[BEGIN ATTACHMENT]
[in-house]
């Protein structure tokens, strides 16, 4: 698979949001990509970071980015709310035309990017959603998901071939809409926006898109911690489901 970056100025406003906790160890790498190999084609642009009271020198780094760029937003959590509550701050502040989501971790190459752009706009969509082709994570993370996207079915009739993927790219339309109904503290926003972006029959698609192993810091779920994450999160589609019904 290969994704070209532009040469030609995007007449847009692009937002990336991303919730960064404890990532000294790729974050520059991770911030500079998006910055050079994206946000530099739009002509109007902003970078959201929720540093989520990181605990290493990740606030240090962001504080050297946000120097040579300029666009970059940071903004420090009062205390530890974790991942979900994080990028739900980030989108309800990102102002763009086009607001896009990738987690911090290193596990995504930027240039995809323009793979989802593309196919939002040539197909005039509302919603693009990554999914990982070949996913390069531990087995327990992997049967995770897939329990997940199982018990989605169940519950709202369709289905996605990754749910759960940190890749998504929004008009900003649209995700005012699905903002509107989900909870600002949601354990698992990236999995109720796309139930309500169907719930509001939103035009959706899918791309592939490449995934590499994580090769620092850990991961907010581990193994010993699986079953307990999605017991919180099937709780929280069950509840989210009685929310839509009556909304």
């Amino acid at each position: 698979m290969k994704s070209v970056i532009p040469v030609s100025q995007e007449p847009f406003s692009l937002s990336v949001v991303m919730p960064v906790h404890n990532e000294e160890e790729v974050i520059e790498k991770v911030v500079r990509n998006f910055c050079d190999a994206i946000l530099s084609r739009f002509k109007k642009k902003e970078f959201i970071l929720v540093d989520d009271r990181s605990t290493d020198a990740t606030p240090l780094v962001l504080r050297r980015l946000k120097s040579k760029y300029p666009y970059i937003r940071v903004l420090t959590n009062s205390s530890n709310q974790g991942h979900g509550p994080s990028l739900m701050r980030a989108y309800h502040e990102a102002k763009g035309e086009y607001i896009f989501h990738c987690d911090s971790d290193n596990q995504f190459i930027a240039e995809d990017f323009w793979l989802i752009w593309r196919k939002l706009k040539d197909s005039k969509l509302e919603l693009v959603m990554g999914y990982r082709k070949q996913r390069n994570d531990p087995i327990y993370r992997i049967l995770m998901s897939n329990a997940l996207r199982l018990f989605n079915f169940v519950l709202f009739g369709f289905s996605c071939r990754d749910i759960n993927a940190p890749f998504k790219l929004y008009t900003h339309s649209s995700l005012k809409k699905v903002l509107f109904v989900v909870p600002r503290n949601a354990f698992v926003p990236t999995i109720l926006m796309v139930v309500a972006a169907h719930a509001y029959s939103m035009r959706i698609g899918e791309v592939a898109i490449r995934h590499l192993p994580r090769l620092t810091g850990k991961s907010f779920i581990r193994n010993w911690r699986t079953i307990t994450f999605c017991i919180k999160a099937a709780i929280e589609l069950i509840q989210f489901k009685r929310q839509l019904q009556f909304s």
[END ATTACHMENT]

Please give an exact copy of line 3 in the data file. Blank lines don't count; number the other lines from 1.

């Amino acid at each position: 698979m290969k994704s070209v970056i532009p040469v030609s100025q995007e007449p847009f406003s692009l937002s990336v949001v991303m919730p960064v906790h404890n990532e000294e160890e790729v974050i520059e790498k991770v911030v500079r990509n998006f910055c050079d190999a994206i946000l530099s084609r739009f002509k109007k642009k902003e970078f959201i970071l929720v540093d989520d009271r990181s605990t290493d020198a990740t606030p240090l780094v962001l504080r050297r980015l946000k120097s040579k760029y300029p666009y970059i937003r940071v903004l420090t959590n009062s205390s530890n709310q974790g991942h979900g509550p994080s990028l739900m701050r980030a989108y309800h502040e990102a102002k763009g035309e086009y607001i896009f989501h990738c987690d911090s971790d290193n596990q995504f190459i930027a240039e995809d990017f323009w793979l989802i752009w593309r196919k939002l706009k040539d197909s005039k969509l509302e919603l693009v959603m990554g999914y990982r082709k070949q996913r390069n994570d531990p087995i327990y993370r992997i049967l995770m998901s897939n329990a997940l996207r199982l018990f989605n079915f169940v519950l709202f009739g369709f289905s996605c071939r990754d749910i759960n993927a940190p890749f998504k790219l929004y008009t900003h339309s649209s995700l005012k809409k699905v903002l509107f109904v989900v909870p600002r503290n949601a354990f698992v926003p990236t999995i109720l926006m796309v139930v309500a972006a169907h719930a509001y029959s939103m035009r959706i698609g899918e791309v592939a898109i490449r995934h590499l192993p994580r090769l620092t810091g850990k991961s907010f779920i581990r193994n010993w911690r699986t079953i307990t994450f999605c017991i919180k999160a099937a709780i929280e589609l069950i509840q989210f489901k009685r929310q839509l019904q009556f909304s």